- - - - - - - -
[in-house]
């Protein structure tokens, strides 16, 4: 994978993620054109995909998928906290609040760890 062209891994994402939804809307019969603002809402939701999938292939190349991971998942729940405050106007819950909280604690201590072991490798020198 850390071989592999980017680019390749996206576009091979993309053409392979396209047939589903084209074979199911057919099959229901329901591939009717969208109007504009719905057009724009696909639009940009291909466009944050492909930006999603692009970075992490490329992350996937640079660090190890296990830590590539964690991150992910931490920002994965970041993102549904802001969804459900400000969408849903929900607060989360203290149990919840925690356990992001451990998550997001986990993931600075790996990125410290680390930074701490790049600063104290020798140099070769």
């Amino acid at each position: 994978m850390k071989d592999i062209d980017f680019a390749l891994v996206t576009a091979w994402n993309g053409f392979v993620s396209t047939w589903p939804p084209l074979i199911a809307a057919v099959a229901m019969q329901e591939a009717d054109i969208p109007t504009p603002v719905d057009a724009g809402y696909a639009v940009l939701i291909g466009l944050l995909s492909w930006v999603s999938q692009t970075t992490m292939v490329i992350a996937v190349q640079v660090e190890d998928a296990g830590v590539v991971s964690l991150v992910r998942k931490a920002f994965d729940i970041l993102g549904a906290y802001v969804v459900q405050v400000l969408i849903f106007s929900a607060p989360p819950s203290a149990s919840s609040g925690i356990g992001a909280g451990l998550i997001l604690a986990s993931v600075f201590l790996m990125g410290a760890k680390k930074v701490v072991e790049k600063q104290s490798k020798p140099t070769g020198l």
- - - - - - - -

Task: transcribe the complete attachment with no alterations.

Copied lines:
[in-house]
């Protein structure tokens, strides 16, 4: 994978993620054109995909998928906290609040760890 062209891994994402939804809307019969603002809402939701999938292939190349991971998942729940405050106007819950909280604690201590072991490798020198 850390071989592999980017680019390749996206576009091979993309053409392979396209047939589903084209074979199911057919099959229901329901591939009717969208109007504009719905057009724009696909639009940009291909466009944050492909930006999603692009970075992490490329992350996937640079660090190890296990830590590539964690991150992910931490920002994965970041993102549904802001969804459900400000969408849903929900607060989360203290149990919840925690356990992001451990998550997001986990993931600075790996990125410290680390930074701490790049600063104290020798140099070769």
């Amino acid at each position: 994978m850390k071989d592999i062209d980017f680019a390749l891994v996206t576009a091979w994402n993309g053409f392979v993620s396209t047939w589903p939804p084209l074979i199911a809307a057919v099959a229901m019969q329901e591939a009717d054109i969208p109007t504009p603002v719905d057009a724009g809402y696909a639009v940009l939701i291909g466009l944050l995909s492909w930006v999603s999938q692009t970075t992490m292939v490329i992350a996937v190349q640079v660090e190890d998928a296990g830590v590539v991971s964690l991150v992910r998942k931490a920002f994965d729940i970041l993102g549904a906290y802001v969804v459900q405050v400000l969408i849903f106007s929900a607060p989360p819950s203290a149990s919840s609040g925690i356990g992001a909280g451990l998550i997001l604690a986990s993931v600075f201590l790996m990125g410290a760890k680390k930074v701490v072991e790049k600063q104290s490798k020798p140099t070769g020198l």